The trip to Qatar concluded with a luncheon with Dutch Ambassador, H.E. Mrs Marjan Kamstra, Deputy Ambassador, H.E. Tiest Sondaal, Business Developer Gulf Region NL Embassy, Heba leith, and Chairman of the Dutch Business Council Qatar, Robert W. Cats Cats.

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Cultivation

Strawberry substrate production systems: a review by Omafra

Growers have many options when it comes to establishing strawberry substrate production. OMAFRA’s Erica Pate reviews different container options, tabletop and suspended systems, and different structures used for strawberry substrate production.

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Equipment

Pura Hoja: refrigeration extend the shelf life by 2-6 days

Speaking is Tomás Benavente of Pura Hoja, the largest grower of hydroponic lettuce in Chile: “The time of harvesting must be carefully planned, the product must not be harvested too late. Temperature control is also vital for shelf life. Depending on the crop, the entire cold chain ideally takes place in a room with a temperature between 2-5° C.” 
The thin and narrow shape of the land makes distribution a major complication for hydroponic products. By refrigerating their produce, they can keep the lettuce as fresh as possible before it hits supermarket shelves.
purahoja1

Pura Hoja was founded in 2010. Over the past ten years, the company has grown to become the largest grower of hydroponic lettuce in Chile. They are currently growing lettuce on their NFT system, while also doing trials with herbs and baby vegetables. According to Tomás, the company is technologically capable of growing any green leafy vegetable in their greenhouse. He believes there is a great opportunity for the horticultural sector to become more efficient through the use of technology, but the market must also appreciate these products.

Tomás: “Growing a healthy crop all year round is a major challenge. Technologies that regulate the climate, disinfection and disinfection, fertilization and crop management are extremely important. With these techniques we can control all climatic conditions in the area. .”

Since this technology is not easy to manage and also expensive, the market has to appreciate the added value of the hydroponic products. And that is why the lettuce must be of impeccable quality when it reaches the consumer. The Pura Hoja lettuce is sold on the national market, mainly through the retail channels. “The time of harvesting has to be carefully planned, because the lettuce should not be too old. Then temperature control is crucial.”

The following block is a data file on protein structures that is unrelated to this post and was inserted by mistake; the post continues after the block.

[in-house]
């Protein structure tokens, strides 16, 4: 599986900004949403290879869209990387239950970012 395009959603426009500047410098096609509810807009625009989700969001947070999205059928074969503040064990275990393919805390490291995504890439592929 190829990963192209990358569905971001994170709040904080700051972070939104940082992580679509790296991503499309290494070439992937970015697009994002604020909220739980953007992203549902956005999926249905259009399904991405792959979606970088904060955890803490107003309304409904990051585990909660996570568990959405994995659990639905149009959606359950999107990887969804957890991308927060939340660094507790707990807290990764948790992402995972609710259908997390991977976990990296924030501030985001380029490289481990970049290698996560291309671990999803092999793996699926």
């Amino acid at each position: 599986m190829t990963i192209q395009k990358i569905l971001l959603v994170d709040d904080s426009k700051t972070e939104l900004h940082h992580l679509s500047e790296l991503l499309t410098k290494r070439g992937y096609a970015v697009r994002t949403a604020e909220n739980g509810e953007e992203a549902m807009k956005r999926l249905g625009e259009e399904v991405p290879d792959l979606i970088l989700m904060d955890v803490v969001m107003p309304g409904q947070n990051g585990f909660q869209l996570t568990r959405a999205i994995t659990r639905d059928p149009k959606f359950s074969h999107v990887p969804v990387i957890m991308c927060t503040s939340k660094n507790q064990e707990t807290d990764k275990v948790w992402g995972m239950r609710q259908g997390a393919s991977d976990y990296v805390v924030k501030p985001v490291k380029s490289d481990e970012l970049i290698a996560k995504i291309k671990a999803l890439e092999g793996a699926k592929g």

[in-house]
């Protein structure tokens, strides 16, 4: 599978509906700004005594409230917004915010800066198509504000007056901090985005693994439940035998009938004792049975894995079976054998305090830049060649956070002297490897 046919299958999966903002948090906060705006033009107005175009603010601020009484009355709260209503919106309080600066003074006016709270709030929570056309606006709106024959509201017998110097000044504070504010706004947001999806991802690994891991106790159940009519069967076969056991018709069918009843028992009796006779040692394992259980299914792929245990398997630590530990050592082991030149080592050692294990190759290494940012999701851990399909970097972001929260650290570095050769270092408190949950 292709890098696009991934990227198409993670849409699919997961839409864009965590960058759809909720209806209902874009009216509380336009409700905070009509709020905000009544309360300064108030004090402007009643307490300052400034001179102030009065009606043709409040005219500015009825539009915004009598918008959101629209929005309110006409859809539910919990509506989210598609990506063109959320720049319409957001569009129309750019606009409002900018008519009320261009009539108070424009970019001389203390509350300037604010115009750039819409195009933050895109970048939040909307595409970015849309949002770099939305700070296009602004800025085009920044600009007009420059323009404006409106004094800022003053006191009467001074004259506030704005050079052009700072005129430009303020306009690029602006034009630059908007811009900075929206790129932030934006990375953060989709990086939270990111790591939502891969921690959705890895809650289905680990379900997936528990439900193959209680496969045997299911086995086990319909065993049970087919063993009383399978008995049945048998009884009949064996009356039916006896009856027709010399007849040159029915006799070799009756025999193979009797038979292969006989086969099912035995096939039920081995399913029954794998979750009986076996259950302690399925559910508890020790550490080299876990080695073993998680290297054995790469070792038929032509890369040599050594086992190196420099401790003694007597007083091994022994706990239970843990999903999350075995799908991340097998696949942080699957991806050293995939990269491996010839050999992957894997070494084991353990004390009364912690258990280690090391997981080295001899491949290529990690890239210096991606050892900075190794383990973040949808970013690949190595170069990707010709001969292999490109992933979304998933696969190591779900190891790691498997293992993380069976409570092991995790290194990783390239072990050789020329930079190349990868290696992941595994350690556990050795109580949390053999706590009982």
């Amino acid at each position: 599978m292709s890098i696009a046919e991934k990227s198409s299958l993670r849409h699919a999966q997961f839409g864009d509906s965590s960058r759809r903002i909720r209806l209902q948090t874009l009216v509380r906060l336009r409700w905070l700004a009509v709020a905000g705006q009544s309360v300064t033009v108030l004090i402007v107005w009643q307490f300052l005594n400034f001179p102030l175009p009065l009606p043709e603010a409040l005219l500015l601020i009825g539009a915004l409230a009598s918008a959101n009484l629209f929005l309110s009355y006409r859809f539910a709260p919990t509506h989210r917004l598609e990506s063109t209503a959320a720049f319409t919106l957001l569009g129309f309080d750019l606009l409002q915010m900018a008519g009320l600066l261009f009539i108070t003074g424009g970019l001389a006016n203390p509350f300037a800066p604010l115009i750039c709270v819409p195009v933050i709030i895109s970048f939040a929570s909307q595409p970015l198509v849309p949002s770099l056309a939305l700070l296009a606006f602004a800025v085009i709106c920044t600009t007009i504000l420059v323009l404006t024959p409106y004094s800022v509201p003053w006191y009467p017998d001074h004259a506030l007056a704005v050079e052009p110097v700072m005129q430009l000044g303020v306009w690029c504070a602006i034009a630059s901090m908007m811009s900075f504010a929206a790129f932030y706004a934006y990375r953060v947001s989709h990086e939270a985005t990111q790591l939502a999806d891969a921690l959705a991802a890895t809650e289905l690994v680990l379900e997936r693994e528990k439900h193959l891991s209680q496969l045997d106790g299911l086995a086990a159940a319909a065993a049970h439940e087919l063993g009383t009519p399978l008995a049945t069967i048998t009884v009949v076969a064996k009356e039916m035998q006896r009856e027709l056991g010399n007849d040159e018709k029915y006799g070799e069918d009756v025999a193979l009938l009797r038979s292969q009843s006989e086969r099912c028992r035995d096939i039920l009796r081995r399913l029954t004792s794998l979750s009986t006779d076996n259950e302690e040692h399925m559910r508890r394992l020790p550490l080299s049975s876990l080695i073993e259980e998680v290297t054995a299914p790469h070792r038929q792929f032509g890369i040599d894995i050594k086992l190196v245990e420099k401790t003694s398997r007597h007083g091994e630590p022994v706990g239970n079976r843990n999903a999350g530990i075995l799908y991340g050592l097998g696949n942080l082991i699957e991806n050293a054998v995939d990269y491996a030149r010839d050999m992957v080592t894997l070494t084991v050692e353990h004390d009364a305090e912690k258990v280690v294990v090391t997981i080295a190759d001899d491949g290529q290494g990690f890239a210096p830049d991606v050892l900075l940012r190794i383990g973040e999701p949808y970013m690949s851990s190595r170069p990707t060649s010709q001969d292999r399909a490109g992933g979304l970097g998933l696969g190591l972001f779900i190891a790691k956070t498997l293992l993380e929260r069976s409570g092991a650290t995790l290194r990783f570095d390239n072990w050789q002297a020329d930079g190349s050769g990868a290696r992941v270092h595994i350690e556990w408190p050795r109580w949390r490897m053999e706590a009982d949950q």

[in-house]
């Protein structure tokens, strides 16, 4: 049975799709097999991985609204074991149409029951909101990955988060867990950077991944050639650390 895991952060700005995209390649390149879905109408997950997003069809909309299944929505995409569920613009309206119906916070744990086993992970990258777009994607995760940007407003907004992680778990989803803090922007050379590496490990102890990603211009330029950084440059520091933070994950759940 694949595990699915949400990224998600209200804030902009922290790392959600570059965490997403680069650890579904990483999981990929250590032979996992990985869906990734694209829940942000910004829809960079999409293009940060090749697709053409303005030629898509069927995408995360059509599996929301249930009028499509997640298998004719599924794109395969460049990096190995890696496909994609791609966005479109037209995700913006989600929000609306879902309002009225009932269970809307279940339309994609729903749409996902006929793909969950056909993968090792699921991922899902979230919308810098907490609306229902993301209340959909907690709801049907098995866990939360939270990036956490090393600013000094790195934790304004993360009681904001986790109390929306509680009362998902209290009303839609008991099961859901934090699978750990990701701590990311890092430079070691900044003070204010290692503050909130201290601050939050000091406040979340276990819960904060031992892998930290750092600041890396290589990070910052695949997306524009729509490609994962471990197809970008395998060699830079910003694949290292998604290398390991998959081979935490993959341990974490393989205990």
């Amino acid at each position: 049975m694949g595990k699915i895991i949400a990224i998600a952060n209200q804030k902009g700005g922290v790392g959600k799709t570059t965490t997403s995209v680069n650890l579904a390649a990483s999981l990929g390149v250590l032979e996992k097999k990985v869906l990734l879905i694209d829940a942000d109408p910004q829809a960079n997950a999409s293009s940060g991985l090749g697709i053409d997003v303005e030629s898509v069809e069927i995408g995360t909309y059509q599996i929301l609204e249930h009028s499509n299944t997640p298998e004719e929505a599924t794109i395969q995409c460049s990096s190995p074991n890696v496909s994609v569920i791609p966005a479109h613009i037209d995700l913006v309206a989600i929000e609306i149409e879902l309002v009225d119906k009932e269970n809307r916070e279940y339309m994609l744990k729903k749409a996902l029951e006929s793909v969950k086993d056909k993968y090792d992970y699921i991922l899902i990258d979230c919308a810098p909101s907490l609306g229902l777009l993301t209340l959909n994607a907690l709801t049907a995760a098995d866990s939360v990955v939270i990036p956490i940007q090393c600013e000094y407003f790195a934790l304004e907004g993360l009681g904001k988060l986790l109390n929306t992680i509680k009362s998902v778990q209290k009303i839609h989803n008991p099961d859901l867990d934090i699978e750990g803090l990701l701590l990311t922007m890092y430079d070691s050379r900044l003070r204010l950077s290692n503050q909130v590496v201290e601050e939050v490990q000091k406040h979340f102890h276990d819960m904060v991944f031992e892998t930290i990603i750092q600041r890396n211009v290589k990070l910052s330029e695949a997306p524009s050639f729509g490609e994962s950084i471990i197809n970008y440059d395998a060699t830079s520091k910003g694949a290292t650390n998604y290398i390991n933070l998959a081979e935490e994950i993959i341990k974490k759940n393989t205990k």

purahoja2

For extra shelf life, Pura Hoja has been working with a vacuum cooler for two years now. This cooler, supplied by the Dutch company WeberCooling, helps them keep the lettuce as fresh as possible before it hits supermarket shelves.

Sylvia van Uden of Weber Cooling: “By lowering the pressure in the vacuum chamber, you force (a fraction of) the product’s own moisture to evaporate. This evaporation costs energy, which is extracted from the product in the form of a temperature reduction.” The WeberCooling team is also very active in the American vertical farming market and in Latin America with their technology. Both hydro growers and vertical farmers have opted for the systems because it extends the shelf life of the products. The same goes for Pura Hoja.

Tomás: “The vacuum cooler helps us to lower the temperature very quickly after harvesting, which directly affects the shelf life of the product. After harvesting, we cool the products for at least 20 minutes. This process allows us to extend the shelf life by at least 2-6 days and according to some figures even up to 10 days.This way we deliver healthy lettuce with maximum freshness to our consumers.”

For more information:
Pura Hoja
Valparaiso / Chile
www.purahoja.com